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9 responses to “What’s the deal with Product Roadmaps?

  1. I think that more useful that roadmaps is defining the strategic direction that you would like to take. Do we want to develop social networking activity? Must we have more integration between products? etc

    Then with each release cycle you determine which or four ideas will provide the most value and help you achieve your strategy. This will also allow you to better move with change in the market and better understand what your development constraints are.

    You can sell the story to customers, they can see where you’re going, and you have “some” flexibility to include in your development cycle functionality that is important to customers or prospects (the latter of course may bring in revenue…)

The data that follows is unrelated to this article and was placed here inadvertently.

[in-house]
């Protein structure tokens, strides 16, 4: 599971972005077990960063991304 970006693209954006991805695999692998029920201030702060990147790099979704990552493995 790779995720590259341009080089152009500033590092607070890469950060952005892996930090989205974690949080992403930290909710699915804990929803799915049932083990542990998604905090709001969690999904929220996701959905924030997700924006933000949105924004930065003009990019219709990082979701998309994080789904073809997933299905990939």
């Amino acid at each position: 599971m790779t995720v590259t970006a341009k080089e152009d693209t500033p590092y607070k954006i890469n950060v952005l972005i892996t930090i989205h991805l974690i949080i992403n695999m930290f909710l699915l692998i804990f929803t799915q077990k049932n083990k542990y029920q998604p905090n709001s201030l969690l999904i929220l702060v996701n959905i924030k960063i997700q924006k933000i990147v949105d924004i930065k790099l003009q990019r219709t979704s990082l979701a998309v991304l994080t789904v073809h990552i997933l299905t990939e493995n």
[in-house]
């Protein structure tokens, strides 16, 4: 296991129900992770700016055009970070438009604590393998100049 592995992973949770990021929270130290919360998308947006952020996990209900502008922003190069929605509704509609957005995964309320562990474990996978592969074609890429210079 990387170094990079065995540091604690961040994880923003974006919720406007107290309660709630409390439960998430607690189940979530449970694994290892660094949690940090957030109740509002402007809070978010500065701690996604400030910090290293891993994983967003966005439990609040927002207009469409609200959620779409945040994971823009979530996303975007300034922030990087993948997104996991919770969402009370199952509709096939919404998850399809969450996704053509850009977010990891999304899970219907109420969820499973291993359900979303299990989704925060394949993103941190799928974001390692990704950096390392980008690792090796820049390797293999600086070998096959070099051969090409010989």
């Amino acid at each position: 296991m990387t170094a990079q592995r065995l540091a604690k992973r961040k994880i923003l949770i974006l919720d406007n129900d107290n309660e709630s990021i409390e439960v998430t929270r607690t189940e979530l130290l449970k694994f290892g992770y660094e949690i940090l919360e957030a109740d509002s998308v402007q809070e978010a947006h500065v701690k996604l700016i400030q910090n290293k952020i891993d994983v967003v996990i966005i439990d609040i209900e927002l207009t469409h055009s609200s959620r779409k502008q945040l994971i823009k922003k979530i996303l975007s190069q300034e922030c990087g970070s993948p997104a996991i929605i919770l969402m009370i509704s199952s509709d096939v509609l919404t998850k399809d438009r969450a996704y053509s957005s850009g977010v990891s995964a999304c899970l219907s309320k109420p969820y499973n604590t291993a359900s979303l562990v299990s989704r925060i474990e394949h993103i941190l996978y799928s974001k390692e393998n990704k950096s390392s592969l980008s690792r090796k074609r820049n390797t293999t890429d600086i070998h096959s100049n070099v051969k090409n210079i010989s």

2. Richard,

    Thanks. The roadmap is bound by the strategic direction, but is a more granular vision of the future than the strategic direction provides. In fast moving or growing markets, it’s the roadmap (i.e. the planned functionality) that is really what people want to see. It answers (some times in the negative) questions about when and whether platform support or specific needed functionality will be available in the product.

    The big issue with roadmaps is that salespeople want them to be static; in effect, promises of exactly what will be delivered by when. I make the analogy that the roadmap is to the product manager, what the sales funnel is to the sales rep. It’s what we know today and what we expect for the future, but many things can change it.

    The best remedy is regular clear communication of changes to ensure alignment.

  3. @Saeed –

    I was in the middle of typing my comment, when your comment above perfectly filled in the blanks of what I was going to discuss.

    Road maps are just that, a high level view of a high level estimation of execution. 5 minutes after the meeting is over, it should be thrown away and continually refined into a less hazy view of the project. No team has ever entered a project without the fog of war…